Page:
If the US had banked on the Modi government’s ability to compete with China on the vaccine front, they backed the wrong horse. The Modi administration failed miserably as not only did it not anticipate a second wave, it also did not invest in the indigenous vaccine and bio-pharmaceutical capacity to ramp up India’s vaccine production. Instead, the Modi government believed in the “magic” of the free market that would provide all the vaccines needed without the need for any planning or government support.

The proponents of the patent monopoly, including Bill Gates, argue that a patent waiver is useless as it is a lack of technology, knowledge, and capital, not patents, that is holding up vaccine production outside rich countries. If patents are not stopping vaccine production in other countries, then why did big pharma and the rich countries then oppose such a waiver in WTO for the last six months? Why the outrage on Biden administration’s current stand on patent waivers?

According to big pharma, a patent waiver on vaccines will disincentivise research and is a huge blow to those who innovate. What they hide—and this is not new—is that most of the research money for the new vaccines has come from public funds. A Lancet paper published recently by J  Wouters and others (Challenges in ensuring global access to COVID-19 vaccines: production, affordability, allocation, and deployment, March 13, 2021) shows that the governments and philanthropic organisations have given more than 10 billion dollars for the development of the current crop vaccines of vaccines and promising vaccine candidates. This does not include the billions of dollars in advance orders that the US and the UK governments paid to Pfizer and AstraZeneca.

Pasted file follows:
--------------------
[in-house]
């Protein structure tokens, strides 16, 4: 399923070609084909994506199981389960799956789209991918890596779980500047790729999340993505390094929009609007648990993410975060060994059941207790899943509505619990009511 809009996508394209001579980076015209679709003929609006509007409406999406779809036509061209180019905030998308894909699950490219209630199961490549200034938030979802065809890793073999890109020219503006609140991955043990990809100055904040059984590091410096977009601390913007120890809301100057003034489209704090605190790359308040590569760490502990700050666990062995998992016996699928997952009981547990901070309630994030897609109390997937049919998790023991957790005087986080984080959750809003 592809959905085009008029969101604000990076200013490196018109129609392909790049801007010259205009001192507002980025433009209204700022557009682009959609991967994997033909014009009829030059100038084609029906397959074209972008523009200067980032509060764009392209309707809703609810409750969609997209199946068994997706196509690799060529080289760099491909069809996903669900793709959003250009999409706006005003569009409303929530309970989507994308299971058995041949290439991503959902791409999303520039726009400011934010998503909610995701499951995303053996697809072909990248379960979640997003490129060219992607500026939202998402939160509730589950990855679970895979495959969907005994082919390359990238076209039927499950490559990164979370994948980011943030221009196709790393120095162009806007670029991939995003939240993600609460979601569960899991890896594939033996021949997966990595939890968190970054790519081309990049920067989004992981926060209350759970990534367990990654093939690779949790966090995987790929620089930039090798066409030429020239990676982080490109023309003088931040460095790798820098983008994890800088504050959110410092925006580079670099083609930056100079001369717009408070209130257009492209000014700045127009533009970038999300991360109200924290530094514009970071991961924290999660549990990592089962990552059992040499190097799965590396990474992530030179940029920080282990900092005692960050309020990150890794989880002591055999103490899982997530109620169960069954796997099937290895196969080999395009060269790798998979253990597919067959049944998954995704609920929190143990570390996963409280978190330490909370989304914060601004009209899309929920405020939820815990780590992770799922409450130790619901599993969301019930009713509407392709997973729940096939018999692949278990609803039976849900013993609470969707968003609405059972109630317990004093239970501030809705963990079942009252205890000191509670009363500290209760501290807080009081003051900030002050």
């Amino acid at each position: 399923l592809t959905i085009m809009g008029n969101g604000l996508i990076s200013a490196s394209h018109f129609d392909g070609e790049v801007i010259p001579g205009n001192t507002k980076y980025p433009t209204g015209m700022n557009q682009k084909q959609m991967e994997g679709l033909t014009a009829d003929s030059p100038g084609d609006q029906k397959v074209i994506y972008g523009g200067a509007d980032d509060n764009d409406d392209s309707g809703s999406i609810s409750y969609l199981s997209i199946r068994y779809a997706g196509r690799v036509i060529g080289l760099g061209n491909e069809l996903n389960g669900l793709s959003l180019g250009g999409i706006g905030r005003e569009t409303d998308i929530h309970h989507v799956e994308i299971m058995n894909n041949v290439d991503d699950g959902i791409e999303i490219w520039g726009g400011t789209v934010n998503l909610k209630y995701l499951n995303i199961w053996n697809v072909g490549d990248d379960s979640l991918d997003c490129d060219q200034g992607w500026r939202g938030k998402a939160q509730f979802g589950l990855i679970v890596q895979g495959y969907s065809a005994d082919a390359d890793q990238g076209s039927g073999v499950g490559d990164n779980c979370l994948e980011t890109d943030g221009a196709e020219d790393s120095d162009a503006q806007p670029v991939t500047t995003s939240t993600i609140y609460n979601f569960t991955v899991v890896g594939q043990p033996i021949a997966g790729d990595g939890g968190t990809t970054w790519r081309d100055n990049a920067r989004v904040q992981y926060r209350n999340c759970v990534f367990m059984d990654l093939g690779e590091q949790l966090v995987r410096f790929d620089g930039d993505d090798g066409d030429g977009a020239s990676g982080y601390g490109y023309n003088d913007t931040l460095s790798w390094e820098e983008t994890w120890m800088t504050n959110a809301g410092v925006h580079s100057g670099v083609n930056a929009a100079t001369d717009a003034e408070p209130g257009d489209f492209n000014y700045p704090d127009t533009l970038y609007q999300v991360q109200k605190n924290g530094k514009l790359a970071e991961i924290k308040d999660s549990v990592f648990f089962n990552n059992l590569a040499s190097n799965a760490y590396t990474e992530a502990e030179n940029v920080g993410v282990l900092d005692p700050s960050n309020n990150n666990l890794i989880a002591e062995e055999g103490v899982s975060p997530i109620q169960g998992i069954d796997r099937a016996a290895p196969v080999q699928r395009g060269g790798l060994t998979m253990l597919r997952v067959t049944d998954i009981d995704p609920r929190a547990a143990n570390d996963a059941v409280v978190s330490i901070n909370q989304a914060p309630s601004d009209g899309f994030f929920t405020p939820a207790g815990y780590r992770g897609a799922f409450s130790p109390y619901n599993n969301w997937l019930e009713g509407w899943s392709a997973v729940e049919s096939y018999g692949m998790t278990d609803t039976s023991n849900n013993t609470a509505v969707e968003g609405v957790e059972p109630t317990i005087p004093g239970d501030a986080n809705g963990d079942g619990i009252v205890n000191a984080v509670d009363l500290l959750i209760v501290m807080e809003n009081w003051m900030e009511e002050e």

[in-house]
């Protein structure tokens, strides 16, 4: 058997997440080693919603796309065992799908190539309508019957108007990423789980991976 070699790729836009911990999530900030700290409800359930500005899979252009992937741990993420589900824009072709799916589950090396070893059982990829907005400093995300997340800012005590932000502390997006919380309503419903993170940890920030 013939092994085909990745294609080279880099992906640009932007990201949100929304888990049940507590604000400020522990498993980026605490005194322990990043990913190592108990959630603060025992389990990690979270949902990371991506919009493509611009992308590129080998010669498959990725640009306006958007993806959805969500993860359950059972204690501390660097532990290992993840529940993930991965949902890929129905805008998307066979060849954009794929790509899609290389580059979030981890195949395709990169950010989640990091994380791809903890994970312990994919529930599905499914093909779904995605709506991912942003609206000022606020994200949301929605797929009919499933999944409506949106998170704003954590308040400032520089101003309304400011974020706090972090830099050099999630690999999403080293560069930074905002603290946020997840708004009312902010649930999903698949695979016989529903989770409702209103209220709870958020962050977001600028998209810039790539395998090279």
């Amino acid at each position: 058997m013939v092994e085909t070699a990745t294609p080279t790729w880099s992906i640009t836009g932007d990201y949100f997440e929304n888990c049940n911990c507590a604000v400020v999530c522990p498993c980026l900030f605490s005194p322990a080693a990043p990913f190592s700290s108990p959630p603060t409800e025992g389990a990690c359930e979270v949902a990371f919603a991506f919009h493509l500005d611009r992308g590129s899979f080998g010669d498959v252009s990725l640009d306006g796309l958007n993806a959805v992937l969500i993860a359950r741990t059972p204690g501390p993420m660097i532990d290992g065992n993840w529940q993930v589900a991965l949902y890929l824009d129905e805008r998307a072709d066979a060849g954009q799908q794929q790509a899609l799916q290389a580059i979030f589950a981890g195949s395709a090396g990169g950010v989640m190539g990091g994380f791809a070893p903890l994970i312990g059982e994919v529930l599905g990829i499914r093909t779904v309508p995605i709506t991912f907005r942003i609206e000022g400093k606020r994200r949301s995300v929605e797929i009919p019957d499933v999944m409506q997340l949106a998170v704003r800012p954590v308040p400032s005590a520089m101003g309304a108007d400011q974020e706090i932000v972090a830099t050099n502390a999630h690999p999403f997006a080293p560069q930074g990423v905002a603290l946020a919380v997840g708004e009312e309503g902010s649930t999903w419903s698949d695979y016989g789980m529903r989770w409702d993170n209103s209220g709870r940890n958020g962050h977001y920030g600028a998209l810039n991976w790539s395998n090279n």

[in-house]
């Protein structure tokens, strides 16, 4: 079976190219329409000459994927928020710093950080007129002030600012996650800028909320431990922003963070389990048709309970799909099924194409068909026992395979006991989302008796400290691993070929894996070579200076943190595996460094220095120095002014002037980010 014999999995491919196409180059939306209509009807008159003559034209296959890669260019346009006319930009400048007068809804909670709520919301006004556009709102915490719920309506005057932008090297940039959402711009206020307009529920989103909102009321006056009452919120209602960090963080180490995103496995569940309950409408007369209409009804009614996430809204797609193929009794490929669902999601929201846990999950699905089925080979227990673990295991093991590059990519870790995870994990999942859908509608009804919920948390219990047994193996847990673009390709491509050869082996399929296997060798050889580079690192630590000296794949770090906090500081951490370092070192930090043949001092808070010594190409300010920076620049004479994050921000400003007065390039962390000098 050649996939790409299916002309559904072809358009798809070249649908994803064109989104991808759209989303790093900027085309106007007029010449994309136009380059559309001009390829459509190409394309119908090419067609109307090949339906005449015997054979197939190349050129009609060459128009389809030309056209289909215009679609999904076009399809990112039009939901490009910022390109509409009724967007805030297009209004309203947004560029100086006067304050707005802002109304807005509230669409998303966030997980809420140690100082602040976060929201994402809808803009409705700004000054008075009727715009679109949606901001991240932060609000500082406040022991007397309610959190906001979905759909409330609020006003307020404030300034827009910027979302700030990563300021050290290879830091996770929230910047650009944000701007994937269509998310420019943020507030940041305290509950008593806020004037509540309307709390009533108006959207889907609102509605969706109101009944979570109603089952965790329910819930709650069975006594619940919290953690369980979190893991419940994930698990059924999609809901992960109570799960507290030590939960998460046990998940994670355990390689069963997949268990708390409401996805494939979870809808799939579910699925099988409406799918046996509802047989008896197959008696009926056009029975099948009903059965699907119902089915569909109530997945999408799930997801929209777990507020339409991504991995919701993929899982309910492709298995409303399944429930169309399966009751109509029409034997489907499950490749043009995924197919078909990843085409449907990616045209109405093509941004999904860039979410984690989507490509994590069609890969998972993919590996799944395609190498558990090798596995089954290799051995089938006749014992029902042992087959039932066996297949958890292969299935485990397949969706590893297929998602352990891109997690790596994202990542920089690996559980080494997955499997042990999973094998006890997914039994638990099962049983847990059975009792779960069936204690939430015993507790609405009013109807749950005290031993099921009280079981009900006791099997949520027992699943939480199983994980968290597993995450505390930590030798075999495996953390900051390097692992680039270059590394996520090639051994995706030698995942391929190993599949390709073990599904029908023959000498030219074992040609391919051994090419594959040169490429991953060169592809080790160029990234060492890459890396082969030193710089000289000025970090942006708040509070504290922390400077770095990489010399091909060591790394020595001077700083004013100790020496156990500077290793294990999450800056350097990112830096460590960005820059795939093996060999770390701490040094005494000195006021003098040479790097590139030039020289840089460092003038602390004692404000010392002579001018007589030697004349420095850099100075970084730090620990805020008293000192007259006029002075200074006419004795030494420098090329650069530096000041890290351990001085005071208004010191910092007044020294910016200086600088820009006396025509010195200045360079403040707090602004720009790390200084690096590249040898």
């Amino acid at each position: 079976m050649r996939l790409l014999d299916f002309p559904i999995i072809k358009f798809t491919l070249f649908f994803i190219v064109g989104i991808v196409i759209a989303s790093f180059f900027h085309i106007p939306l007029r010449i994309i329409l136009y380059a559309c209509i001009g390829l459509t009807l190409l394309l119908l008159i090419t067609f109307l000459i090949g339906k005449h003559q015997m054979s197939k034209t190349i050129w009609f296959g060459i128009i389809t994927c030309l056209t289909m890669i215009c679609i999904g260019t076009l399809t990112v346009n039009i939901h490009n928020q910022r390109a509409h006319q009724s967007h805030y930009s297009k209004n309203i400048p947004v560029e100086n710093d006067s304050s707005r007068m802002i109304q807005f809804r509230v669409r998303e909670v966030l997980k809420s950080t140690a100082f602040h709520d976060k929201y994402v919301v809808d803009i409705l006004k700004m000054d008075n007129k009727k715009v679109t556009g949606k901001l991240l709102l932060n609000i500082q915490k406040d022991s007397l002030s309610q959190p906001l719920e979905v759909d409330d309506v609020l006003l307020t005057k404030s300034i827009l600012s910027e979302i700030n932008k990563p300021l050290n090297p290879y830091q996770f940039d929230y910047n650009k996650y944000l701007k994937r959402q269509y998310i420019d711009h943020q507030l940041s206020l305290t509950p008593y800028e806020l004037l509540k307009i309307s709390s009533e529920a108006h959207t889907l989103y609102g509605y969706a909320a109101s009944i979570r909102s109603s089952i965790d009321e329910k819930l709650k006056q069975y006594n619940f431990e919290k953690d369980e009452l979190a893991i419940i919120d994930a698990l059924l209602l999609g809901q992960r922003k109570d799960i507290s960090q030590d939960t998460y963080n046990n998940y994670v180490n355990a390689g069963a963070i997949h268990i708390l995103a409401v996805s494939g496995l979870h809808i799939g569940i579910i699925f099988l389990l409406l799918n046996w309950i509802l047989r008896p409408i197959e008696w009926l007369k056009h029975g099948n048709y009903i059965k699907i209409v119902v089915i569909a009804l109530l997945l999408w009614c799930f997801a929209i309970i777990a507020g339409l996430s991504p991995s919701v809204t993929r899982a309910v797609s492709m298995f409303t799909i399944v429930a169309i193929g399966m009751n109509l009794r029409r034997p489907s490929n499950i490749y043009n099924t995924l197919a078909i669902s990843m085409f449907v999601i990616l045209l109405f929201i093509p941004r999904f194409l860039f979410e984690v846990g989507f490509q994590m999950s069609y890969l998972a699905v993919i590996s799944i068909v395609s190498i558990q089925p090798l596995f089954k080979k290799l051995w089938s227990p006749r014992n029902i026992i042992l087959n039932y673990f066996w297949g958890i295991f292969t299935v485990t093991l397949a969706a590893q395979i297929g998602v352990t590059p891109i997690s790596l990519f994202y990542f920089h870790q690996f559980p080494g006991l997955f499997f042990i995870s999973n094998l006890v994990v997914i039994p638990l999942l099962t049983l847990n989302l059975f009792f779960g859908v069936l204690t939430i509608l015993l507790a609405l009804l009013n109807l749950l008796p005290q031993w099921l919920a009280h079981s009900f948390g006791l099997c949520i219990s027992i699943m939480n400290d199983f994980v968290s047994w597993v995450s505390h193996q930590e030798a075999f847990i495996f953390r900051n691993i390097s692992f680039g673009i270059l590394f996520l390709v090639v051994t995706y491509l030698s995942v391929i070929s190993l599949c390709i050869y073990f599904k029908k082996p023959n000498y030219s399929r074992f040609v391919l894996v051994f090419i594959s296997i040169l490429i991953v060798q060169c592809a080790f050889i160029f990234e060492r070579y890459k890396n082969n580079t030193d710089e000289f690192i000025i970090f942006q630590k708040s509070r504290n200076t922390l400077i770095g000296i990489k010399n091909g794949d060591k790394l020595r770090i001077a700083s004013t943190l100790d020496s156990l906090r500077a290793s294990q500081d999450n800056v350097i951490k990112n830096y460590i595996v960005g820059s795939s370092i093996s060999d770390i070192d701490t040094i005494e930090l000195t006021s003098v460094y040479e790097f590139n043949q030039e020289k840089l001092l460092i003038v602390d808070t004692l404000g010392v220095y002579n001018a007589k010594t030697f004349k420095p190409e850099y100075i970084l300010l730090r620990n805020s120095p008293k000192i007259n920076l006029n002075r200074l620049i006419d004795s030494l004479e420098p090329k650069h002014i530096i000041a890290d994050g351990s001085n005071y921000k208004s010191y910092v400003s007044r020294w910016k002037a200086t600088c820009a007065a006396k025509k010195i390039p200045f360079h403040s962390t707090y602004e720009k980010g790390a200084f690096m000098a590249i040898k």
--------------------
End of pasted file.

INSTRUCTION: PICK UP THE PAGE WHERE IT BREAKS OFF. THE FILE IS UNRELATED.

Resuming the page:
The argument of providing a monopoly to big pharma for incentivising drug discovery is therefore a bogus one. The money and most of the research come from public funds and government laboratories.

The role of philanthropic money in developing private monopolies merits a more detailed discussion. But for this article, it should be treated on par with public money as it comes out of tax-free dollars. Bill Gates and his initiatives—the Bill and Melinda Gates Foundation—deserve a special mention here as their role has been to directly strengthen the big pharma monopoly. It was Bill Gates and the power he wields through Melinda Gates Foundation, GAVI, and CEPI that led the Jenner Institute, Oxford University to abandon its initial idea of making their vaccine technology available to any company on a non-exclusive basis. Instead, it signed an exclusive contract with AstraZeneca.

There are three major technology platforms that have emerged in the current lot of successful vaccines. They are i) the old-fashioned inactivated virus as a vaccine e.g., Sinovac, Sinopharm, and ICMR-Bharat Biotech ii) using a relatively innocuous virus as a vector to carry a SARS-CoV-2 protein, e.g., AstraZeneca, Cansino, Gamaleya Institute’s Sputnik V, Johnson & Johnson iii) mRNA that tells the body cells to produce the SARS-CoV-2 protein, e.g., Pfizer-BioNTech, Moderna. All of the three technology platforms have produced successful vaccines.